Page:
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    In this file photo taken on February 22, 2015 Renu Begum, eldest sister of missing British girl Shamima Begum, holds a picture of her sister while being interviewed by the media in central London

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    The Bangladesh Foreign Affairs Ministry has denied that Shamima Begum is a Bangladeshi citizen and said she will not be allowed entry to the country after the UK government decided to revoke her citizenship.

    Dhaka also said that the woman never applied for dual citizenship with Bangladesh and has never even visited the country.

    Four years ago, Shamima Begum travelled to Syria to marry a Daesh* fighter, but she now wants to return to Britain after giving birth in a refugee camp last week. She was stripped of her British citizenship on Tuesday by Home Secretary Sajid Javid. 

    READ MORE: Bangladesh Denies Citizenship to Daesh Teen Bride Shamima Begum — Reports

    Radio Sputnik discussed this development with Dr Lars Gule, an academic researcher specialising in terrorism, extremism and Islam at Oslo and Akershus University College of Applied Sciences.

    Sputnik: Obviously, this is actually causing a lot of debate in various countries; not least the UK that is talking about this specific case of Ms Begum. How just was the decision of the UK authorities to strip this lady of her British citizenship, do you believe?

    Lars Gule: I think it is a very unwise decision. Now there is a question here of dual citizenship and note that is a legal matter and the British authorities will have to work that out. But regardless of those legal considerations, I think there are two reasons why these so-called "foreign fighters" should be allowed back and especially their children. Number one is the humanitarian reason: they are the responsibility of the countries where they are citizens.

    Number two, and this is perhaps more important for many people, is the security aspect of this. The Kurdish forces, Iraqi authorities and eventually, possibly, Syrian authorities who are now keeping these foreign fighters, women, children, in captivity or refugee camps, do not have the resources to keep them there for an extended period.

    Thus, they will be free and then they will start roaming around in the Middle East and eventually they will return. And children, now maybe 6-7 years old, in some years' time they will knock on the doors of their respective governments and demand to be let in. Then, they might be a security problem, having grown up with hatred of the countries that have rejected them. So for these two reasons, the humanitarian reason and the security reason, we should follow, actually, the appeal of President Trump to take back the foreign fighters. If they have committed crimes, they should be put on trial and sentenced in their respective countries.

    British teenage girl Amira Abase
    © REUTERS / Metropolitan Police/Handout via Reuters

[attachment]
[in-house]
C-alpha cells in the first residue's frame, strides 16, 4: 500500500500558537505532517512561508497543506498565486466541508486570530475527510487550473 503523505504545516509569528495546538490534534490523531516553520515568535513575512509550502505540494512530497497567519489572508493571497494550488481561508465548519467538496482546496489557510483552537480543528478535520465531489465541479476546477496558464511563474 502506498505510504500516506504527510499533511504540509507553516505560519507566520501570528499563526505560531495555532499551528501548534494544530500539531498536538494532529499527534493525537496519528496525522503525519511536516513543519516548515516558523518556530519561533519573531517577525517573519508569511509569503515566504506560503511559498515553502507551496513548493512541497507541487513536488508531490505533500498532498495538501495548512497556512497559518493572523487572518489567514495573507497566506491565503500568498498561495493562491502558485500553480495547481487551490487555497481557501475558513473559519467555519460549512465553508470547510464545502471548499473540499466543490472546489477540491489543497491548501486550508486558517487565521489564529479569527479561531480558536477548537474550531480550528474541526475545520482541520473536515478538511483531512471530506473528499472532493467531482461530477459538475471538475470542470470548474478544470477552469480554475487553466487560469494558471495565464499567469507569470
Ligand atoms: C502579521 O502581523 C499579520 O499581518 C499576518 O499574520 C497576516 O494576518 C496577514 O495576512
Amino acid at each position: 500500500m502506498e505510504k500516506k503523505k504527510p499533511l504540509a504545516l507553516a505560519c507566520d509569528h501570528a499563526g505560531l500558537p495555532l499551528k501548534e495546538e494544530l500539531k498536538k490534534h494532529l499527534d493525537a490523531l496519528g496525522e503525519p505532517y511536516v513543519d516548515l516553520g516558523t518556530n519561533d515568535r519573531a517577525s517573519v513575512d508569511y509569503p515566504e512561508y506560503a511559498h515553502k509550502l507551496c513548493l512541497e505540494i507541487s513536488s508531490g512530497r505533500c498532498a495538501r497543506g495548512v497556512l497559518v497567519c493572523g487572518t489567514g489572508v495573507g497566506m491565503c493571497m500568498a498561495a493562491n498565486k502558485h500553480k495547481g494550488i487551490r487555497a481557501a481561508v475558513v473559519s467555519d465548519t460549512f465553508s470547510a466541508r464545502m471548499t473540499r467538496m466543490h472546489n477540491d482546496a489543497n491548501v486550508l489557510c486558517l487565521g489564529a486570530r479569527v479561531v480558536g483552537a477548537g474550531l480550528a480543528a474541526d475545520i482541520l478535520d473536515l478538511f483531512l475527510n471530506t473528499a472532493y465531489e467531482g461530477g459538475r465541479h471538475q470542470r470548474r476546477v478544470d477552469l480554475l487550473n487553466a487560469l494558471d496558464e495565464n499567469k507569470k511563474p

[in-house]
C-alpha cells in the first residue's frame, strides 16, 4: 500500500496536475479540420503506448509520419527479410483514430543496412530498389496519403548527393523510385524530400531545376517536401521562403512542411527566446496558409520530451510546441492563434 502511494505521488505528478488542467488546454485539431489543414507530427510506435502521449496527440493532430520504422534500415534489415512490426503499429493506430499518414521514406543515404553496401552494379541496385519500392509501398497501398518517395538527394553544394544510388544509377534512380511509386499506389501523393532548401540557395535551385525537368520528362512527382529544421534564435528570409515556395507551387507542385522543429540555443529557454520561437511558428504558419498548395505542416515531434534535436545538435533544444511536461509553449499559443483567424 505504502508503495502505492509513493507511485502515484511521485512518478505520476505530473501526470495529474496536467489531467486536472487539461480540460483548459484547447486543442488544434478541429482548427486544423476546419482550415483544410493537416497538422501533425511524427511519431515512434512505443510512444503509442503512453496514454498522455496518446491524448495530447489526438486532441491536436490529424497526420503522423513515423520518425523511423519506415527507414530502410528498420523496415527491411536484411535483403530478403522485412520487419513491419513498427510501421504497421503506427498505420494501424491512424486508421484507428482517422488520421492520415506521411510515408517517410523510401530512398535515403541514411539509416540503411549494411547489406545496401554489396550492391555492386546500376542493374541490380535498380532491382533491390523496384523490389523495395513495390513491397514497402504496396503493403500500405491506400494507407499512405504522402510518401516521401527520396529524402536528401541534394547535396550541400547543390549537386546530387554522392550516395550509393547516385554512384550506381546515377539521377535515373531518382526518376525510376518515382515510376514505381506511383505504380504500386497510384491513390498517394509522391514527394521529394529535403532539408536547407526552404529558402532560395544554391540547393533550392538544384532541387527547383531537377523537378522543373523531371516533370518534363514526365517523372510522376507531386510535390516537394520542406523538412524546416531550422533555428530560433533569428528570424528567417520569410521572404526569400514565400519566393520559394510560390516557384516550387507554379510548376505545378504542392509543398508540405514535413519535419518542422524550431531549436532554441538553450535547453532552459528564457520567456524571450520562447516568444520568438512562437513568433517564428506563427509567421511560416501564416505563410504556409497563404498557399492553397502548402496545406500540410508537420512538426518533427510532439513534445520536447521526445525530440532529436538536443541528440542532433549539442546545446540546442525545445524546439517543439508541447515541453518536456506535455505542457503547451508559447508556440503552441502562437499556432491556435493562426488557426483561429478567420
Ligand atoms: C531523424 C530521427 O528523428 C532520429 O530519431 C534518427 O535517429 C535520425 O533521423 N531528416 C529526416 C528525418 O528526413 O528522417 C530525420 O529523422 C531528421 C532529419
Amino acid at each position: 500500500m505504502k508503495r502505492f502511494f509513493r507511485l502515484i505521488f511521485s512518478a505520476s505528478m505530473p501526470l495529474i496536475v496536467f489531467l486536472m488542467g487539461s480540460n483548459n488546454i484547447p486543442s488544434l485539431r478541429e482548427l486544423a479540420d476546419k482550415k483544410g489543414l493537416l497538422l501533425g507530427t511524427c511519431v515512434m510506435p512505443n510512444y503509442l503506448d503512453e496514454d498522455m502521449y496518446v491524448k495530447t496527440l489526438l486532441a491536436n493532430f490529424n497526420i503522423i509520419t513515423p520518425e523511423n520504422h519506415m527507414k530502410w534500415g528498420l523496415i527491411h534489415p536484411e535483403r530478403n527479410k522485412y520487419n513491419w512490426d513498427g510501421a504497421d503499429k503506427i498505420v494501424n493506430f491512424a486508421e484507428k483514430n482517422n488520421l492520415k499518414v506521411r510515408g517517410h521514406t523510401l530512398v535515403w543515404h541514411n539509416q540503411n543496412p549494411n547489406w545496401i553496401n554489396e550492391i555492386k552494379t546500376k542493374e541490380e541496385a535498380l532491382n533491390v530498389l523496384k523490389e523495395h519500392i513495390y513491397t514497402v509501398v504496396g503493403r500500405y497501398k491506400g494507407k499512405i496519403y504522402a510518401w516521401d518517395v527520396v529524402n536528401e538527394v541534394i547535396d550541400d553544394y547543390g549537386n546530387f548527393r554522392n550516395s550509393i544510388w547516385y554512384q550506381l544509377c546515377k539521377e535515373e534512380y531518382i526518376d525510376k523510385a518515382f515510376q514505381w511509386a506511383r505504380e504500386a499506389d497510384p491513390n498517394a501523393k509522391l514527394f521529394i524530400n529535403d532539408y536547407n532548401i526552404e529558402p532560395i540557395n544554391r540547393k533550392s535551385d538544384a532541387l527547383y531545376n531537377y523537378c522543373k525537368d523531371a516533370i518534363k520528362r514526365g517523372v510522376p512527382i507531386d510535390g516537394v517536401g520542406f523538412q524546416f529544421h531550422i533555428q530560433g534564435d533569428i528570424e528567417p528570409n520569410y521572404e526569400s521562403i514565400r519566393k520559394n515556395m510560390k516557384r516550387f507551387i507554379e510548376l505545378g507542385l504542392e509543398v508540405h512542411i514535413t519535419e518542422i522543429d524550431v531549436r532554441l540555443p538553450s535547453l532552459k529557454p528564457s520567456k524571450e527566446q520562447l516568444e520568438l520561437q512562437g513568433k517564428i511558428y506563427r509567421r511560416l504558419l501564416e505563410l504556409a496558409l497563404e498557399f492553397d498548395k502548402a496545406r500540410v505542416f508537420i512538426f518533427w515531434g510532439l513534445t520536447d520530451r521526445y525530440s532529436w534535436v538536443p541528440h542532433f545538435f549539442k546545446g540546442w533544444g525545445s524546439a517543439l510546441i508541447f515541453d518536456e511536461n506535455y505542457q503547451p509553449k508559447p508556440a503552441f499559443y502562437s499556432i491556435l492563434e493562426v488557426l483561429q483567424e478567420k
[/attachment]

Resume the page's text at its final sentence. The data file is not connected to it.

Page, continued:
Sputnik: Well, if we look at this particular situation with Ms Begum, I mean there was a lot of comments on Twitter couple of days ago when the news came through to say that Britain had basically removed Ms Begum's citizenship right in the UK. A lot of UK residents and followers on Twitter were saying how much they applauded this situation.

    And then now we are hearing this news from Bangladesh to say that she is not allowed into Bangladesh and she has never had any right to enter that country anyway. So it is all very much in dispute and there is a big grey area. It sounds to me as though the United Kingdom is going to have to take this lady back, they are going to have to give her citizenship back because, at the moment, she has no citizenship by the sounds of things. So, what happens to people who have got no citizenship?

    Lars Gule: Maybe her family in Britain can get her some legal aid and clear up that problem because, according to International Human Rights Conventions, Britain cannot strip her of her only citizenship. So, if she is only a British citizen, then they cannot take away that citizenship. They are obliged by, if I remember correctly, the European Convention of Human Rights, to maintain her citizenship. She lost it because authorities thought she had dual citizenship and also was Bangladeshi, but this is confusing at the moment, yes. And it indicates a rash act on behalf of the British authorities here. They should think more clearly before they act in these matters.

    Sputnik: It is almost like double standards with regard to President Trump when he was asking for the countries to take these Daesh fighters back and then going on record to refuse entry of one particular Daesh* fighter, I think she was married to one of the Daesh fighters, not allowing her back into the United States. What are your personal thoughts about his statement? Because that is very confusing, isn't it?

    Lars Gule: Absolutely, but then logic and consistency was not Donald Trump's strongest side anyway. So, yes, he is contradicting himself.

    * Daesh (ISIL/ISIS/IS/the Islamic State) is a terrorist organisation banned in Russia and many other countries.

    The views and opinions expressed by the speaker and the contributor do not necessarily reflect those of Sputnik.

    The views and opinions expressed in the article do not necessarily reflect those of Sputnik.

    Related:

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    'Shamima Begum is One of 400 Daesh Supporters Back in UK' - Anti-Terror Expert
    UK Daesh Teen Is Like Shell-Shocked WWI Soldier, Lawyer Claims
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